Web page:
Feb. 25, 2014
KANSAS CITY, Missouri – Expanded public transportation options could be in Jackson County’s future.
On Monday, Mike Sanders, Jackson County executive, announced the county has entered into a Memorandum of Understanding with Union Pacific Railroad. The memorandum gives Jackson County exclusive rights to purchase key transit corridors, which have the potential to be used for expanded public transit options in the future.
In a press release, Sanders said this agreement helps make commuter rail transportation in Jackson county a real possibility. The agreement also allows Jackson County to assess transit options along the agreed upon corridors so “we can make the best decision for the future of the region.”
The memorandum gives the county the right to acquire 15.5 miles of the Rock Island corridor, which runs past the Truman Sports Complex through Raytown and Lee’s Summit. The agreement also includes 3.5 miles of right of way near downtown Independence, more commonly known as Pixley Spur. The Rock Island Corridor provides the primary connection between Kansas City and the Missouri Katy Trail State Park.
Jackson County will also acquire access to Union Pacific’s “Independence Power and Light” spur, which runs 1.9 miles between the Lake City Ammunition Plant and 23rd and Truman Road in Independence.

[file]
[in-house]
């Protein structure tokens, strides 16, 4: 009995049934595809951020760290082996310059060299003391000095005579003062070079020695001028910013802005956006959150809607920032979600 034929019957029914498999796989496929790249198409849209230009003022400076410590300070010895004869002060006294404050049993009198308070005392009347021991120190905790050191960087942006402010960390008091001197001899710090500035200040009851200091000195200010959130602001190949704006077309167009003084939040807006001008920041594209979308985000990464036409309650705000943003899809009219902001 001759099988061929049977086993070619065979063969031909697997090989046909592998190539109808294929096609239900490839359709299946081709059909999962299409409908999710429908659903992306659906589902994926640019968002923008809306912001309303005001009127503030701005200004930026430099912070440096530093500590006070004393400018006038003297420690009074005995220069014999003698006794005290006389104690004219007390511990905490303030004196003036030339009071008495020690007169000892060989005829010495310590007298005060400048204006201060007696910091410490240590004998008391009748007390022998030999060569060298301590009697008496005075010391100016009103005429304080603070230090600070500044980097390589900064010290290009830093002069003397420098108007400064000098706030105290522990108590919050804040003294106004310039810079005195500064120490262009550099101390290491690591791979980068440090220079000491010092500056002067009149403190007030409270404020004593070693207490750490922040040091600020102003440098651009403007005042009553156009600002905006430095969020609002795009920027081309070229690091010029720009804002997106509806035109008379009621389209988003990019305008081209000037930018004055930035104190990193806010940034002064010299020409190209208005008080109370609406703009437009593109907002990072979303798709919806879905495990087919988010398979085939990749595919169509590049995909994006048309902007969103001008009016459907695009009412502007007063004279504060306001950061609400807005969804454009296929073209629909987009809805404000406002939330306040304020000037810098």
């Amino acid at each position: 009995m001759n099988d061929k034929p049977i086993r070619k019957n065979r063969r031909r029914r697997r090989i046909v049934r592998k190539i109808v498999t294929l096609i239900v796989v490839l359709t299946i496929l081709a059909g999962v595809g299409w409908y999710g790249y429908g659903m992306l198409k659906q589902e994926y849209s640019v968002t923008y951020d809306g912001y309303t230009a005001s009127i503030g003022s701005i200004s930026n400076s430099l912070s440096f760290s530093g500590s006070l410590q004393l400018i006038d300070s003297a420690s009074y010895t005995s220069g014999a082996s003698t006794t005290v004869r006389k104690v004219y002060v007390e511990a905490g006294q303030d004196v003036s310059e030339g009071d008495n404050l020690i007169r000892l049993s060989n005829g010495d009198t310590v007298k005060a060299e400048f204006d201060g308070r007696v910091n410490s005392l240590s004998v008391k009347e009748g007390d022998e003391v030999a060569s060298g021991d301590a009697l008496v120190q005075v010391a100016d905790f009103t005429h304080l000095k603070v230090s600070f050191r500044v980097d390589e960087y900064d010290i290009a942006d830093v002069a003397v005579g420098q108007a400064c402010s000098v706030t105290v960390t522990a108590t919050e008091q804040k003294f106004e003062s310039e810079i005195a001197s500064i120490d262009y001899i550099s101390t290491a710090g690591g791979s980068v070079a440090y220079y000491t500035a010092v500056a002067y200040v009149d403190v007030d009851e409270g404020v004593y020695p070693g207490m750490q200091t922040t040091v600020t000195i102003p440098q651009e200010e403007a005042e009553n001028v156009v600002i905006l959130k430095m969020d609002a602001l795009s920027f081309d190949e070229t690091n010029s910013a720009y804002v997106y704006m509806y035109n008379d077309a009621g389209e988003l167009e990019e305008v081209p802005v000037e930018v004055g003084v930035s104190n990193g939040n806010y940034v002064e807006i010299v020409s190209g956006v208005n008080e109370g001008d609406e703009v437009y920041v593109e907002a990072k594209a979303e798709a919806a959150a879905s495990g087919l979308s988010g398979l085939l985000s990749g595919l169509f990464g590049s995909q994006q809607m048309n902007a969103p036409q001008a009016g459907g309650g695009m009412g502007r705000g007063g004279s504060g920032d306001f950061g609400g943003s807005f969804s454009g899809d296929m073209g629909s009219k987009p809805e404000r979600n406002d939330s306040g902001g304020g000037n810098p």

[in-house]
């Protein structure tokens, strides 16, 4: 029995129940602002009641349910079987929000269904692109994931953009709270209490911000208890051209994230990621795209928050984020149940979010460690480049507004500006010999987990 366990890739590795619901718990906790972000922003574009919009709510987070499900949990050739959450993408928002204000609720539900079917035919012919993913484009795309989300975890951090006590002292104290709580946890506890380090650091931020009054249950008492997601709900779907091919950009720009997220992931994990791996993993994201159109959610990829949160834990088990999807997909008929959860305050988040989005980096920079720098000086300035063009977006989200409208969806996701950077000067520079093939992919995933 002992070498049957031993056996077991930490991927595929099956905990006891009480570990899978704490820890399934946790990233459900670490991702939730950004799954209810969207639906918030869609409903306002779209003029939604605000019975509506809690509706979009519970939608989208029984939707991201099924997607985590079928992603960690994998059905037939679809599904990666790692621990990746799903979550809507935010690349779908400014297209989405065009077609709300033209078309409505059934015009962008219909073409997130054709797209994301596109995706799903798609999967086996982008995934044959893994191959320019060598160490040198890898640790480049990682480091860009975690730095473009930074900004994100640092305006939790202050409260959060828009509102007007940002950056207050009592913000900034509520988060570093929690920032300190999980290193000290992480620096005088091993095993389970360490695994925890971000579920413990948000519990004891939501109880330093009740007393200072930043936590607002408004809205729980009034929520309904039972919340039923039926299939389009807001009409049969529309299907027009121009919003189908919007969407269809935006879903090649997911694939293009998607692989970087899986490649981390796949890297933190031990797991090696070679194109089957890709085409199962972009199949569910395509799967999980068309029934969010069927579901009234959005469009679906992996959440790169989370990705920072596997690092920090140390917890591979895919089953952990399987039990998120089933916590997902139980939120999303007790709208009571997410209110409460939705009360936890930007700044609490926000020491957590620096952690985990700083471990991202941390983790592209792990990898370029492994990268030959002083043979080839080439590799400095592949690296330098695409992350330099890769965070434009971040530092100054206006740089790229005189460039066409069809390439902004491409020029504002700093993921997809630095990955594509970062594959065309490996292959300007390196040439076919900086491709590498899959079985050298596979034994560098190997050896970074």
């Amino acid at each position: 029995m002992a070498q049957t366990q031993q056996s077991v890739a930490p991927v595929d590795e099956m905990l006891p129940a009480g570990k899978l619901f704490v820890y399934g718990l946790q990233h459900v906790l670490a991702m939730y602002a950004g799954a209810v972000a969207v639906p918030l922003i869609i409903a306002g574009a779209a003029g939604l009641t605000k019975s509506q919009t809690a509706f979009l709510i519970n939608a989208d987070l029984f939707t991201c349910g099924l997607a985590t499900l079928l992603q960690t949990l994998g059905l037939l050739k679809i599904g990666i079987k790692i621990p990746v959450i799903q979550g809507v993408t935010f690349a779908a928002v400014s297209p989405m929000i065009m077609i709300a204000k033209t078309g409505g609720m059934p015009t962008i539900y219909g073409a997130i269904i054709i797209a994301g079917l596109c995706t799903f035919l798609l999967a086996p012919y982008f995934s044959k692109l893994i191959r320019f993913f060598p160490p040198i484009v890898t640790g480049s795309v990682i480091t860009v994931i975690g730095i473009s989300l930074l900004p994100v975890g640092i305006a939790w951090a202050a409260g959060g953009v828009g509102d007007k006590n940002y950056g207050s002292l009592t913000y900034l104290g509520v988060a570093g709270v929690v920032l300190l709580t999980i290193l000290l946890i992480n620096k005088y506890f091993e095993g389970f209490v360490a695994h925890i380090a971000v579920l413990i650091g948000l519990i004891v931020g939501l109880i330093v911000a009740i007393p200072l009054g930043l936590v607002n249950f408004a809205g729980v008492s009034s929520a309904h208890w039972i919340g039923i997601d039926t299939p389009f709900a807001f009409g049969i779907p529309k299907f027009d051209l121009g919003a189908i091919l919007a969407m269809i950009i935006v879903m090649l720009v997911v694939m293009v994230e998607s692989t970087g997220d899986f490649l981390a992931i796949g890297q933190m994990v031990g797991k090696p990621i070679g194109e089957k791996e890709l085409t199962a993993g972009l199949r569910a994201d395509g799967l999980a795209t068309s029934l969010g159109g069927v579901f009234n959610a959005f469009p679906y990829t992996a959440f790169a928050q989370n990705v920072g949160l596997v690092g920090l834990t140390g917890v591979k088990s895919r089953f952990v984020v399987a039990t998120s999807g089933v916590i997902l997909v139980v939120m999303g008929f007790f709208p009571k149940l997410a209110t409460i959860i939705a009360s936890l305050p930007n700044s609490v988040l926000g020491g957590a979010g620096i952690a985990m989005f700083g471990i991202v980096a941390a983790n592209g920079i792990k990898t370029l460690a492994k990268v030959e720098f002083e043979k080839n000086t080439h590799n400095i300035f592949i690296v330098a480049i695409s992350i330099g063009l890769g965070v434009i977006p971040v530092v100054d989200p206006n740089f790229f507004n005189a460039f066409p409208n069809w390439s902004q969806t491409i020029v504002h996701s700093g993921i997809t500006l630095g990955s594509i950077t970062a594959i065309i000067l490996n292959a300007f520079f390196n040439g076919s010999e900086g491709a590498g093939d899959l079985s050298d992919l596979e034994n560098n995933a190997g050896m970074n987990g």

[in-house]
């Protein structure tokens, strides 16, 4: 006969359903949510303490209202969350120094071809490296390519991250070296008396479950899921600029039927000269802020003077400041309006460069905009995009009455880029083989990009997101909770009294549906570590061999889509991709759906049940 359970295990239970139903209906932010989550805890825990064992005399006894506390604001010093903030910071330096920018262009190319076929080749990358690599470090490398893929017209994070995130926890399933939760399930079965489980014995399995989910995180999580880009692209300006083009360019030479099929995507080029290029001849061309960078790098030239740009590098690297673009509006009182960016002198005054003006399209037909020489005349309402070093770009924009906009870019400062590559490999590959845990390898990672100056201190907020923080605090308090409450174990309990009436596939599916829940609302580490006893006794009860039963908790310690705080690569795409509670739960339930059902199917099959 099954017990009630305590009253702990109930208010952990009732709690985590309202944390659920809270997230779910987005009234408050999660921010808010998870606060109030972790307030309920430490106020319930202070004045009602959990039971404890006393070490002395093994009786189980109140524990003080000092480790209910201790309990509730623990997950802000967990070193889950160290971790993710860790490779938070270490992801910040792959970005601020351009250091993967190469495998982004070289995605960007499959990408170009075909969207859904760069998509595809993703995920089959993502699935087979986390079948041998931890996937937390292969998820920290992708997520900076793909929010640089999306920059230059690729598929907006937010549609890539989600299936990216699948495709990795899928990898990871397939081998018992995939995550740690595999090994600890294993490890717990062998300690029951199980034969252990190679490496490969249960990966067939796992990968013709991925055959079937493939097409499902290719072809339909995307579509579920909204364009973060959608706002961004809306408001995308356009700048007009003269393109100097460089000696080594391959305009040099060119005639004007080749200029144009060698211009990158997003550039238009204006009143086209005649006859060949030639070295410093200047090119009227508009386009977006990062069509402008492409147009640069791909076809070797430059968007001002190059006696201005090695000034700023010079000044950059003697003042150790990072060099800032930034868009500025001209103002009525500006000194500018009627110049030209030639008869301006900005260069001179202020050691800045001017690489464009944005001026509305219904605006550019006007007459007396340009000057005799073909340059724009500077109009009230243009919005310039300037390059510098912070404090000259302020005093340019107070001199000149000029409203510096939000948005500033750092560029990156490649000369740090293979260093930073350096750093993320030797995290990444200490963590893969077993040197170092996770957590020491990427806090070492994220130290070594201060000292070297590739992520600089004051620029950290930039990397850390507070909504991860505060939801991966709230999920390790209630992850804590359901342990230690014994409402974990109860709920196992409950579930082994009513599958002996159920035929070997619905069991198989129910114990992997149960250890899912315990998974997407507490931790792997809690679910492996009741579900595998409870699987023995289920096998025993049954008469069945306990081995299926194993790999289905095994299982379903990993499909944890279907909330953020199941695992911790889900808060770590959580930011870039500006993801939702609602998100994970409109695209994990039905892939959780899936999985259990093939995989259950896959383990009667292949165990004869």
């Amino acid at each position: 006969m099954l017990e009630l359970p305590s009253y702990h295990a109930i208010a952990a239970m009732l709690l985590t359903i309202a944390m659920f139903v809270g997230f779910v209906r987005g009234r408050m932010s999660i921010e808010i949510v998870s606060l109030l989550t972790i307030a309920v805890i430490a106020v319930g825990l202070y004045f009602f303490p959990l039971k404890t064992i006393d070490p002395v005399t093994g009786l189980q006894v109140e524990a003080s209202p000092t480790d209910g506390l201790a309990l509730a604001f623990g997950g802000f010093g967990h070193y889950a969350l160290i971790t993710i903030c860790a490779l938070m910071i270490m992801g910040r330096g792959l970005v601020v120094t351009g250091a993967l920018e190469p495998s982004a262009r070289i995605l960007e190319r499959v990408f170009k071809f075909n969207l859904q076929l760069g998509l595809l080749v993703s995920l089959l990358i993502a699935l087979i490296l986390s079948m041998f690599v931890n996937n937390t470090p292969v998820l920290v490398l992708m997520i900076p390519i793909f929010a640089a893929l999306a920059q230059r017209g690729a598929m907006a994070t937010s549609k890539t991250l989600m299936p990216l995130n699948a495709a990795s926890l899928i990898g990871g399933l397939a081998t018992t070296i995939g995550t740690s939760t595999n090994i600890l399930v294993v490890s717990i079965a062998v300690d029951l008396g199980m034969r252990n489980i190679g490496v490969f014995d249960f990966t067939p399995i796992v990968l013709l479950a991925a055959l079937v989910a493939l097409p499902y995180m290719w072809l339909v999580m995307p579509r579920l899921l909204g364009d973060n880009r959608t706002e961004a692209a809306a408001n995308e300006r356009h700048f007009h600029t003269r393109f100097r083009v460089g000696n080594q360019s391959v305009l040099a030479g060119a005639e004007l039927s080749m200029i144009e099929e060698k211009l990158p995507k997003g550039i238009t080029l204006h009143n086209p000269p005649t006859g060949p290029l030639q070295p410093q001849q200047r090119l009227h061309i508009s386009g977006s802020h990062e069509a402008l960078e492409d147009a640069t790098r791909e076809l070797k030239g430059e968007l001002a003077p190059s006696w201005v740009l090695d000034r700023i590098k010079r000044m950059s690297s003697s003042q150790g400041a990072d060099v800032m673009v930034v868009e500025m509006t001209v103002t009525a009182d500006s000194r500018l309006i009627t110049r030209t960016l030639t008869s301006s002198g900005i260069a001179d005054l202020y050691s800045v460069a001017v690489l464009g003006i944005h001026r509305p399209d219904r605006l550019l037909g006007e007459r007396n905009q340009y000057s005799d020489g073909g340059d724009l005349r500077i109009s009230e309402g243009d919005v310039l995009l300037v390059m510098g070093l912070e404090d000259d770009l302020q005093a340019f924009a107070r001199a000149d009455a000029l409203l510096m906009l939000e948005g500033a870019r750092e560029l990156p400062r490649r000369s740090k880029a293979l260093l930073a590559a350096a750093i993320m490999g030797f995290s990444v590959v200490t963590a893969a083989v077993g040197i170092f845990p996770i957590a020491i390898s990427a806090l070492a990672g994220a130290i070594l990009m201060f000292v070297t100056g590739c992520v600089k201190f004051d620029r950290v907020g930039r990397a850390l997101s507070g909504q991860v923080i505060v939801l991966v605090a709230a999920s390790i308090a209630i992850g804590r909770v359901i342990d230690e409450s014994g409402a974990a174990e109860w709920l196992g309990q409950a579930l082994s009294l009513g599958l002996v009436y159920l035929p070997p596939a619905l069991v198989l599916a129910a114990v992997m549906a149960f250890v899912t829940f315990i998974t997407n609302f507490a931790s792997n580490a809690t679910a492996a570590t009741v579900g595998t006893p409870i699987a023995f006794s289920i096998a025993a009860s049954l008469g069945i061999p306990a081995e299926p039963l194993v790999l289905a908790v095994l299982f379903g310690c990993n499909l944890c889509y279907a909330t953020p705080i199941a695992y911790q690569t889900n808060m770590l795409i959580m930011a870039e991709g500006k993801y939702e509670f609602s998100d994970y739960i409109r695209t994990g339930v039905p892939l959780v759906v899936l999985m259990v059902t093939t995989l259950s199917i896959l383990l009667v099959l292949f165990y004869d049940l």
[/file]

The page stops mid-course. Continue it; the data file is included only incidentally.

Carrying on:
The county has not made a financial commitment to any of the corridors in the agreement. County official plans to work with its local congressional representatives to access any possible grant opportunities. The total cost for the purchase would be approximately $59.9 million. Rep. Emanuel Cleaver II, D-Missouri, said in the release that the ability to move freely and easily throughout the metro area will “offer citizens more opportunity and will increase the economic competitiveness of our region.” Cleaver added he plans to work with the Department of Transportation to identify any available funds to acquire the corridors.
County officials will also work with Union Pacific Railroad, the Mid-American Regional Council and cities along the corridors to assess all transit options, including commuter rail and expanded county trails.